While children respond better to scripture, that is not the end of it. Far and away the biggest hurdle I find to successful parenting is when MY conduct follows an A.C.M.E. design instead of the Bible. When I get overly angry and yell, when I tear my children down instead of building them up, when I say “Because I said so,” when my patience is non-existent, when I strap a rocket to my chest, that is when I experience most of my Wile E. moments.

wile-e-coyote-falling-off-cliff

Fathers, do not exasperate your children; instead, bring them up in the training and instruction of the Lord.

Ephesians 6:4.

But when I am patient, and loving, and Christ-like, and when I share with them the Word of God in a non-confrontational manner, that is when my children respond positively.

I am by no means perfect at this, and I fall off the cliff more often than I would like to admit, but God has, time and again, shown me that His way is the only way.

So, next time you find yourself with an A.C.M.E. rocket strapped to your chest, take a deep breath because you know what’s coming. Toss aside that catalog and reach for the Word of God instead. Learn your lesson from Wile E. Coyote and avoid the boulders and cliff plunges.

wile-e-rocket

© 2016 THEDADDYBLITZ
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35 thoughts on “Wile E. Coyote Parenting

  1. I grew up on those cartoons! I’m sitting here with a big smile on my face, imagining all the times what I must have looked like through this prism. I never saw myself as Wile E. or the Israelites in the desert, but then,,,OOPS! I wonder; did they order the Golden Calf out of the A.C.M.E. catalog?

    Liked by 2 people

  2. Love the post. While I don’t want to admit it, my parenting when the children were young was more like the A.C.M.E. catalog version than really focusing on the Scripture for guidance. Praise the Lord, He used even my faulting parenting style to create some awesome adults, now with children of their own. I am thankful. Thanks for the post with some excellent reminders in it, presented in such a gloriously fun way!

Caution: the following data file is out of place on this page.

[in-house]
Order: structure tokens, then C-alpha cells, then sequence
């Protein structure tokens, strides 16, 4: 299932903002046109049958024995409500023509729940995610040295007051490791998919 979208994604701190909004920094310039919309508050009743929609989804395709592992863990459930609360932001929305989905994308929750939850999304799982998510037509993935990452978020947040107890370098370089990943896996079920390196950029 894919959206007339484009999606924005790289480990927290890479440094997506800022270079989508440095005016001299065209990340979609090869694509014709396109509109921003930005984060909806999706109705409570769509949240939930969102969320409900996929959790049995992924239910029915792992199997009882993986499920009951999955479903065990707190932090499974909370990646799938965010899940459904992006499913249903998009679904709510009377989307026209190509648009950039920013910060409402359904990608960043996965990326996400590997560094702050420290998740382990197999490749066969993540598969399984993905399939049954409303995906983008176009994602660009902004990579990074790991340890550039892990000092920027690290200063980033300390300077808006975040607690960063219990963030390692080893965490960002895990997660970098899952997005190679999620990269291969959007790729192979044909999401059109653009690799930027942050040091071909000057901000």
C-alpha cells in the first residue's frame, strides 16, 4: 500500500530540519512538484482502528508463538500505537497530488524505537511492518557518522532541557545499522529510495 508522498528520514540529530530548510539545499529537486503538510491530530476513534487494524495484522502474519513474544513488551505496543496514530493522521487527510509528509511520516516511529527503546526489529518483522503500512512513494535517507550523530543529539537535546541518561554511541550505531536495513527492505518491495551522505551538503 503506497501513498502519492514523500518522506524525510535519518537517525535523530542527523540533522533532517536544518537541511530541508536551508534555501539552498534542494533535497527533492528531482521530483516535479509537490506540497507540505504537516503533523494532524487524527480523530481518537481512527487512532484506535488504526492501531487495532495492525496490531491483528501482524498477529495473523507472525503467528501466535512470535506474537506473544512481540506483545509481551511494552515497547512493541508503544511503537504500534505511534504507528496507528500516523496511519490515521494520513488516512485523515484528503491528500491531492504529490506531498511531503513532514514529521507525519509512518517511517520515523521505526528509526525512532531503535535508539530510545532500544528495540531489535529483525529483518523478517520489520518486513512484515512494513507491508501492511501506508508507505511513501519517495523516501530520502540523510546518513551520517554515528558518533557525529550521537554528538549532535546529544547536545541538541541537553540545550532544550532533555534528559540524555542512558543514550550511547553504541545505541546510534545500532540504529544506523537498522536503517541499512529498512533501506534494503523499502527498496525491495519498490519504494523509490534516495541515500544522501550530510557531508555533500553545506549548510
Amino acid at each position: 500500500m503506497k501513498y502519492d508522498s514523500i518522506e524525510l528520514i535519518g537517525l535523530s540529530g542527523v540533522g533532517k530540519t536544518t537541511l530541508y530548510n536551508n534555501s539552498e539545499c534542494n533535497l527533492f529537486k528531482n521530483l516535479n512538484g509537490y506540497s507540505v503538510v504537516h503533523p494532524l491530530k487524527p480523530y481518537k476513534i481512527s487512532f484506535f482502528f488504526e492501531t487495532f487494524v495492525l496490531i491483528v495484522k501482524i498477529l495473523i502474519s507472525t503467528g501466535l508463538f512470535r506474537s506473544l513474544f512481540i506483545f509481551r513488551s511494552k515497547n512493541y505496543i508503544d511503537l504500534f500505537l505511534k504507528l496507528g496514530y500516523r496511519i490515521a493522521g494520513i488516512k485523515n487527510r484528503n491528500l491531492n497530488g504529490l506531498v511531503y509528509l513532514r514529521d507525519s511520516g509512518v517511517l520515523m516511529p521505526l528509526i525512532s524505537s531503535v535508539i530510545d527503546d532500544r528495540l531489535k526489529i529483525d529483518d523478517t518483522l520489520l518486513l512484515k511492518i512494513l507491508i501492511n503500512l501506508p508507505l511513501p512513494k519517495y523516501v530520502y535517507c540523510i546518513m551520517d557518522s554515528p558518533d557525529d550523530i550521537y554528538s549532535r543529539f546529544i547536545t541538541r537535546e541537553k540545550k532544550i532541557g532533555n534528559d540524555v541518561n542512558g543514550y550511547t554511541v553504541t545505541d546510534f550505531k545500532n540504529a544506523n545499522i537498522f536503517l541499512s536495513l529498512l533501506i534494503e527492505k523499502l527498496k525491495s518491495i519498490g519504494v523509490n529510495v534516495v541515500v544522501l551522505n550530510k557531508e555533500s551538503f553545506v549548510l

Liked by 2 people

  3. Reblogged this on Using God's Word in Everyday Life and commented:
    The books on child rearing mean well in their design. However they all fall short in teaching our children the fundamentals in becoming children of God. The best place to learn how to live a full life with God is to learn from the book that is about Him and is written by Him. This will not be a quick read, but the benefits of reading its volumes is far worth it.

    Liked by 2 people

  4. ” no matter how many “I’m not going to do that again” moments I suffer, I still fall off that cliff as I zoom past that Road Runner. ” I call it, “Next time, I will…” thinking. I refer to that type of (pointless) reflection in my post, Thoughts While Healing.” (https://theviewfrom5022.com/2016/02/19/thoughts-while-healing/)

    I must confess…I absolutely detested my mother forcing me to watch every single Billy Graham Crusade on TV, despite the fact that I always cried at the end. However, I wonder where I would be today….

    What my mother lacked in parenting skills, she made up for in force-feeding faith with a heavy hand…bless her.

    Liked by 2 people

    1. We try not to force it down their throats. Fortunately, they are all followers of Jesus and want to hear his word. But we don’t sit them in front of Billy Graham videos. I might rebel at that point, despite how great a man he was. 😬

      Like

  5. “Daddy”,
    Ephesians 6:4. is always the one that brings me back to reality check. I feel in our earnest desire to “use the rod” we forget that we may bruise the tender shoots, and mar them for life.
    I would say that although I am like the coyote some times, I could also be on the other side of the equation. I can be the roadrunner, trying to avoid all the pits.. Grace.. I need grace..
    ~ Blessings, Dajena 🙂

    Liked by 2 people

  6. My aging mother needed this. She rarely used ACME material, but she sure followed it (worldly wisdom)! Usually I’m the one comparing my mother’s words and deeds to Scripture, and noticing where they don’t line up….

    Liked by 3 people